Squarcio biomeccanico tatuato su schiena dal miglior tatuatore italiano, Jerry magni. Bergamo, Brescia, Milano, Como, Varese, Mantova, Crema, Cremona, Lecco.

Biomech Tattoos and Ambitions

Working on a full back is always a huge satisfaction.

Although it’s slightly smaller in size than a full sleeve, it has the advantage of being a flat surface, almost like a canvas, it allows to create large-scale designs without the limits imposed by the conformation of other anatomical parts and allows to enjoy the design in its entirety at a single glance.

Those who decide to tattoo their entire back usually aim for important and particular work.

A blessing for any artist who wants to express their creativity and talent, even better when the client requests something similar to their style.

A surgical work

The idea was to create the effect of a gash in the skin showing a sort of mechanical skeletal structure underneath.

Not an entirely original idea, this kind of tattoo has been in vogue since the movie Terminator hit the screens in 1984.

The image of the robot that opens up its arm and repairs itself has entered the collective imagination of science fiction enthusiasts and beyond.

But even though the idea has been exploited several times, it can always be reinterpreted in new and original ways.

In this type of biomech tattoos the skin is often reproduced as if it were a thin layer of torn paper, in some cases this can help enhance the mechanical part, but most of the time it undermines the realism of the piece and completely bypasses the idea of there being a kind of connection between the skin and mechanical parts.

I also happened to use this type of approach in “Hell’s Roots” (where you can see an evolution from the first part of the biomech tattoo on the chest to the more realistic part on the arm).

I wanted to avoid this type of representation and make the work as realistic as possible.

My client, apart from some basic indications, gave me almost total freedom. He’s a surgeon and I imagined that the above mentioned considerations were going to be obvious, instead, the idea of making the gash realistic didn’t entirely convince him, but he left me room for action knowing that my working method involves the client during the various stages of design.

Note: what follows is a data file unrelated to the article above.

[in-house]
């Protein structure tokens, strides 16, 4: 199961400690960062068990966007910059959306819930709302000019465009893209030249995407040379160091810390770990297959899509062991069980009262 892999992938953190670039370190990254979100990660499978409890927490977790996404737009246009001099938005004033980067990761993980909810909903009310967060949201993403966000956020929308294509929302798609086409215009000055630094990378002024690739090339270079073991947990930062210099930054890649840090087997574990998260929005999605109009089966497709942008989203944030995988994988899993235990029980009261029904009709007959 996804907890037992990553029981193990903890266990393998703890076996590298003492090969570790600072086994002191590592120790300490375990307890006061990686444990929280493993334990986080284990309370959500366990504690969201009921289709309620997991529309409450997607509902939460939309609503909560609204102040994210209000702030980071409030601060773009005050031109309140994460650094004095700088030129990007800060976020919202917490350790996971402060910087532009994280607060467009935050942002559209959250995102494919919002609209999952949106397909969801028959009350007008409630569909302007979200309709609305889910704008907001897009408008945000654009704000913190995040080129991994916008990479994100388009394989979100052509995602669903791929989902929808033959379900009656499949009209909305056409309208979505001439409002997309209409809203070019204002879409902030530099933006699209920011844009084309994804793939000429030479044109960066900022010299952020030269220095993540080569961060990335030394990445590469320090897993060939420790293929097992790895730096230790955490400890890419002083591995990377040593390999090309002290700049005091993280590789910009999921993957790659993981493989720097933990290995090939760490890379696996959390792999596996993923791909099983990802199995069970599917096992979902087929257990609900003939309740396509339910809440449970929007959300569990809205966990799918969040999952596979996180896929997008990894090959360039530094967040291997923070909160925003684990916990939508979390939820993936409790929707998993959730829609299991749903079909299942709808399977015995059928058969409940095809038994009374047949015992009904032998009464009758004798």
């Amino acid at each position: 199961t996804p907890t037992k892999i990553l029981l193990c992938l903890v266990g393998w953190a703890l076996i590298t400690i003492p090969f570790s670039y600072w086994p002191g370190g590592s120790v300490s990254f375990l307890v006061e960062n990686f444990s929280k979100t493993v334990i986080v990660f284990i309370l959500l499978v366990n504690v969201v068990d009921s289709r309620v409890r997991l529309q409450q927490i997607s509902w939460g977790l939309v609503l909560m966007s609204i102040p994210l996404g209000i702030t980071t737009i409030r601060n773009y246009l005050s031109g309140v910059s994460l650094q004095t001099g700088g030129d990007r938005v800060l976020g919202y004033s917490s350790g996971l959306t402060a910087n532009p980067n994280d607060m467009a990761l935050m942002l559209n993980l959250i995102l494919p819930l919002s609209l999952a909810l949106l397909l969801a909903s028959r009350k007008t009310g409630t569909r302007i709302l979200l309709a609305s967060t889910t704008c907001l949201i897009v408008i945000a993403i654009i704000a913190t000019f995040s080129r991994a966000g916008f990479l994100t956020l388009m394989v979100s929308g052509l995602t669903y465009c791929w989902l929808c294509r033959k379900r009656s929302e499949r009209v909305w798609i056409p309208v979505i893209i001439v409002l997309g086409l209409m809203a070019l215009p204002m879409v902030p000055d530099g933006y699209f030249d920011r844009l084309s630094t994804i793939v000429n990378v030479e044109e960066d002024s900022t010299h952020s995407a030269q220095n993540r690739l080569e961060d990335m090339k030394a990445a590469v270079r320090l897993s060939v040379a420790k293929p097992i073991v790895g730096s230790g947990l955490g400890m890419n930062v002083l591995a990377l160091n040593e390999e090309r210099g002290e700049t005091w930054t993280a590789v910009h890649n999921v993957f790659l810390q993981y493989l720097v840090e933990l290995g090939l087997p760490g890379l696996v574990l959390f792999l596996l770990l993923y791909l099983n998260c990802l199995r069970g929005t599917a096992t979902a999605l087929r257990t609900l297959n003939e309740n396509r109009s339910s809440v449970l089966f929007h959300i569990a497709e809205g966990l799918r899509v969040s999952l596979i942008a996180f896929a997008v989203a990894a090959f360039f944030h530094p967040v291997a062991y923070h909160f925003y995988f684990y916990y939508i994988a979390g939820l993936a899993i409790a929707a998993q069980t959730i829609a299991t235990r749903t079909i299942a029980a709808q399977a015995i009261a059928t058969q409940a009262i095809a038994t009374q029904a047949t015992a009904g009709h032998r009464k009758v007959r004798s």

Therefore, after taking measurements, we said our goodbyes waiting to update ourselves when the first drafts were ready.

An exciting research

Knowing that I was dealing with someone who opens flesh every day, I felt a bit under scrutiny 😀

This prompted me to put an even more obsessive care in the realization of the design for this biomechanical tattoo, which I obviously wanted to be spectacular.

I began by imagining that the wound had been inflicted by the claw of a huge alien beast, that would tear the flesh open in an important way on the surface, shrinking into the levels below.

I then made the drawing in several steps. After having made the initial draft I went on to digitally recreate the various layers of muscles connected to the skeleton and subsequently evaluate how, where and with what intensity the hypothetical claw would have torn the flesh, in what points there would have been strips of flesh attached to the structure and in which direction the blood would have splattered and/or flowed.

I was already pretty satisfied with the first version but the client wanted the mechanical part to be more visible, so I widened the “wound”, but it still wasn’t enough. Therefore, considering the size of the enlarged tear, it seemed pretty obvious that a claw capable of causing such a gash would certainly have affected the metal structure too.

If a claw that size were to tear the back of a human being open in real life, I’m sure it could easily slice the spine – I also made a version like that – but to the client it seemed a little excessive, so I just added some damage and cut marks to the structure without exaggerating 😀

Even more violent

As work proceeded, the size increased. Initially it was a mere technical matter to show the mechanical part more, then it was the client who asked to increase the size of the tattoo to reach his rib area.

Having had an illustrator imprinting, I always aim for credibility, especially when I’m working on something that must have a realistic effect, and with this type of predisposition I mentally reworked the gash at each change required, imagining the type of claw and in which direction it should have moved to inflict such a gash.

Thanks to my client’s experience “in the field”, I learned interesting and useful things for the purpose of the work, in particular regarding the colour of the wounds and the type of tissues in the various areas of the tear, making the biomech tattoo even more credible.

Even bigger